Oh, so many things. That you can live your own life without forgetting to take care of the people you love. That you can’t be your best self for others if you aren’t taking care of your dreams. That keeping promises — especially to yourself — is really hard work. That family can be a surprising ally. That it’s always scary to step out into the unknown, but sometimes it’s worth it.

Not only are you an author – you’re also a grad student, a teacher and a parent. That’s quite a heavy load! How do you find time to write?

The truth is that sometimes I don’t have much time at all. But I’m a firm believer that whatever writing we do — no matter how paltry it seems — is better than what we don’t do. So instead of saying, “I can’t get anything done in fifteen minutes,” I focus on how much I can get done in fifteen minutes. Sometimes the time constraint functions like a pressure cooker, and I feel like I get more real work done than when I have a bigger block of time, but feel less of a sense of urgency. Oh, and I also have a very supportive husband who loves to play with his son. That helps a lot.

What are you reading right now?

I’m reading La Vie mode d’emploi (“Life: A User’s Manual”) by Georges Perec. This is a wild novel full of crazy catalogs of items, descriptions of paintings, and digressions that nevertheless make me want to slow down and savor the minutia of being human. Lots of times when I’m reading, I’m trying to figure out how I could do what the writer is doing, but this is one of those books I just have to stand back and admire. Haruki Murakami has the same effect on me. What I mean is that Perec’s work is so different from my own on every level that when I think about what it must have felt to write it, it’s like imagining being Martian.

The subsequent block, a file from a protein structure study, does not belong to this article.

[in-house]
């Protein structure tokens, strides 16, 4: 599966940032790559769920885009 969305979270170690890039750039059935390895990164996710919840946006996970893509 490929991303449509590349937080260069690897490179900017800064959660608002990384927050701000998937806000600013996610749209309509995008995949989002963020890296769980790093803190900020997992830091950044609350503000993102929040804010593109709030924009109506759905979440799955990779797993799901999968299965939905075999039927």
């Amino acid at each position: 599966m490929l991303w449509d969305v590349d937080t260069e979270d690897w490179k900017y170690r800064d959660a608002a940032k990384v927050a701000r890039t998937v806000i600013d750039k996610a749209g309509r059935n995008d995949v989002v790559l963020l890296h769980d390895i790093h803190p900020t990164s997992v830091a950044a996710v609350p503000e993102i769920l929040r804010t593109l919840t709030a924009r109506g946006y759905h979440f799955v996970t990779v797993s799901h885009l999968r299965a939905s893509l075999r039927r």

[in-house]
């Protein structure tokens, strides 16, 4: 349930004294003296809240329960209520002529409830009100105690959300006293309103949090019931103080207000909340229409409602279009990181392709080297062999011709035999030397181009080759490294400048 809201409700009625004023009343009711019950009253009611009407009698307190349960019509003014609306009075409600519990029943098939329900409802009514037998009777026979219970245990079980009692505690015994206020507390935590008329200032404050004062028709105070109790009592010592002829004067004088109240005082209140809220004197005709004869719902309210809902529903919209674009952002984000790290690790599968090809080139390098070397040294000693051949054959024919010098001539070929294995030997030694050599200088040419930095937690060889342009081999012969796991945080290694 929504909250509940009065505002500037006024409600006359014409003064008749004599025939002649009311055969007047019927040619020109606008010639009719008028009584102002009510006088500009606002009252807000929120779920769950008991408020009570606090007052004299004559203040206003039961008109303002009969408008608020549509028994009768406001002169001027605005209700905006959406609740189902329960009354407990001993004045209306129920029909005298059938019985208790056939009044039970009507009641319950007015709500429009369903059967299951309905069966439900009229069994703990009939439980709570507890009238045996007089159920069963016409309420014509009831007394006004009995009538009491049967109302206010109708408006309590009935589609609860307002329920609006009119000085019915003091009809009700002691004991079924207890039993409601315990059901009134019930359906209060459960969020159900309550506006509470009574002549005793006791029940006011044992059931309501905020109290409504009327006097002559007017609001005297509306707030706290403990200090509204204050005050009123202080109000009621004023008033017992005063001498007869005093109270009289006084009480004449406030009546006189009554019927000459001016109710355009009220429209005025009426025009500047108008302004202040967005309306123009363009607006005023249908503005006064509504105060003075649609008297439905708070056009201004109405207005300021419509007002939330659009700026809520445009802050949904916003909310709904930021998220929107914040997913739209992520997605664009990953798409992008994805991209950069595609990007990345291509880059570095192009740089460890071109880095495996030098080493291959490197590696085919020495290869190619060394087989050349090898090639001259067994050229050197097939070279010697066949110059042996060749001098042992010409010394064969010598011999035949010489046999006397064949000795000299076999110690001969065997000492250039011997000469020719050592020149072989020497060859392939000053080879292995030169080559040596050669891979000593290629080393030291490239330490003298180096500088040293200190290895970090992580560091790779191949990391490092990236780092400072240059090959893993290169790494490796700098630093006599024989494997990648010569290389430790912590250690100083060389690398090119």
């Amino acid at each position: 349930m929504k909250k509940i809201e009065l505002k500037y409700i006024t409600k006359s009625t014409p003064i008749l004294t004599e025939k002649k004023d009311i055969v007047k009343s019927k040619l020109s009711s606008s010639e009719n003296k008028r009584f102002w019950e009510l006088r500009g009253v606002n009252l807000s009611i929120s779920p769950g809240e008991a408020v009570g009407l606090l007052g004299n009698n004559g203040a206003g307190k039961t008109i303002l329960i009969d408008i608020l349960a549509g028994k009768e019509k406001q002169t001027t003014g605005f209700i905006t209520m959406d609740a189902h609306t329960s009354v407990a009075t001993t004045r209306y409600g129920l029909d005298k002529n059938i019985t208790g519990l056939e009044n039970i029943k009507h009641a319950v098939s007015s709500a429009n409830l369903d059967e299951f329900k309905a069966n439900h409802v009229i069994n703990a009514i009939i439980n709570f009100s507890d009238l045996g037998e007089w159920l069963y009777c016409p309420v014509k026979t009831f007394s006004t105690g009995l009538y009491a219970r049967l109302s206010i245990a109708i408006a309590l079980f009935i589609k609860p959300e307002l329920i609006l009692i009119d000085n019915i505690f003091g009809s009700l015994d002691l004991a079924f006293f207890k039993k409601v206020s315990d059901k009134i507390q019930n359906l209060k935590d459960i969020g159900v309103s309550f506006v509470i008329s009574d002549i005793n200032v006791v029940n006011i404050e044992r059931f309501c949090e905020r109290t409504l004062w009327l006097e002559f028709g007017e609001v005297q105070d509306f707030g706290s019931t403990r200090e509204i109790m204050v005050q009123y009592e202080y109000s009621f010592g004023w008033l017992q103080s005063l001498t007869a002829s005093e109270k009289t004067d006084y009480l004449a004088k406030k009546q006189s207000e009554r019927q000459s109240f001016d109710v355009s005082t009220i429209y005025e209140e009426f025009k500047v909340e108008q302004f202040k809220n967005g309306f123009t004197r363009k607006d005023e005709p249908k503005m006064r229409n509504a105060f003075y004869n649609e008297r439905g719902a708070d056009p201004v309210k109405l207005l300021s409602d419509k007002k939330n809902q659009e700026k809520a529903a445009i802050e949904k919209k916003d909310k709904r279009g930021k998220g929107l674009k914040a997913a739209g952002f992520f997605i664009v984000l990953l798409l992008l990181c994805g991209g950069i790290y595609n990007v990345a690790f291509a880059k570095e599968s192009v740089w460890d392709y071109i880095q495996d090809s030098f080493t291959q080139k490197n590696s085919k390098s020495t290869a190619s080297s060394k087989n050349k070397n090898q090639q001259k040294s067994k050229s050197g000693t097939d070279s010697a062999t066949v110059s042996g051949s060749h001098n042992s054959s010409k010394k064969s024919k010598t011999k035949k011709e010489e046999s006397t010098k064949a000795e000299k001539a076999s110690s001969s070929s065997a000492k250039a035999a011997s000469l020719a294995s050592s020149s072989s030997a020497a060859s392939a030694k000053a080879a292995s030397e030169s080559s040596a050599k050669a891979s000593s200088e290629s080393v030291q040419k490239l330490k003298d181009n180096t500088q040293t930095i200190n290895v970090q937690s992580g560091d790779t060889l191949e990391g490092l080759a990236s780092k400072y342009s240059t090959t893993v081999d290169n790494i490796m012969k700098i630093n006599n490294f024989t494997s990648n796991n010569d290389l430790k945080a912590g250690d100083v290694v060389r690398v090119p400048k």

Perec was a member of OULIPO, a French literary association founded around the idea of using constraints to facilitate creativity. You might have heard of him as the writer who composed an entire novel without using the letter “e” (La Disparition, translated as “A Void”). Reading La Vie does tempt me to try using some kind of constraint — although not as extreme as cutting a letter — to generate a first draft. Just as a lark.

What’s the most important piece of advice you could give an aspiring writer?

Recognize that writing well is a process, and develop your own strategies for moving a piece forward. That is, don’t expect the writing to be done after a couple of drafts, but also be strategic about how you rewrite. When you think you’ve done everything you can to improve your writing, put away your manuscript for a while. Check out a great book with writing exercises or strategies for revision, do some practice, and then dig back into your manuscript. Go to a conference. Join a writer’s group. For me, the most important part of writing is rewriting.

The best revision tip I ever got is this: every time you do a major revision, retype the whole work rather than going back into the old file. I know it sounds too simple (or crazy) to be effective, but I can say from experience that it helps me get back “in” the narrative and helps me to resist the urge to tinker without accomplishing any real revisions.

I couldn’t help but notice you teach a vampire literature class. Would you ever consider infusing vampires into a future young adult book?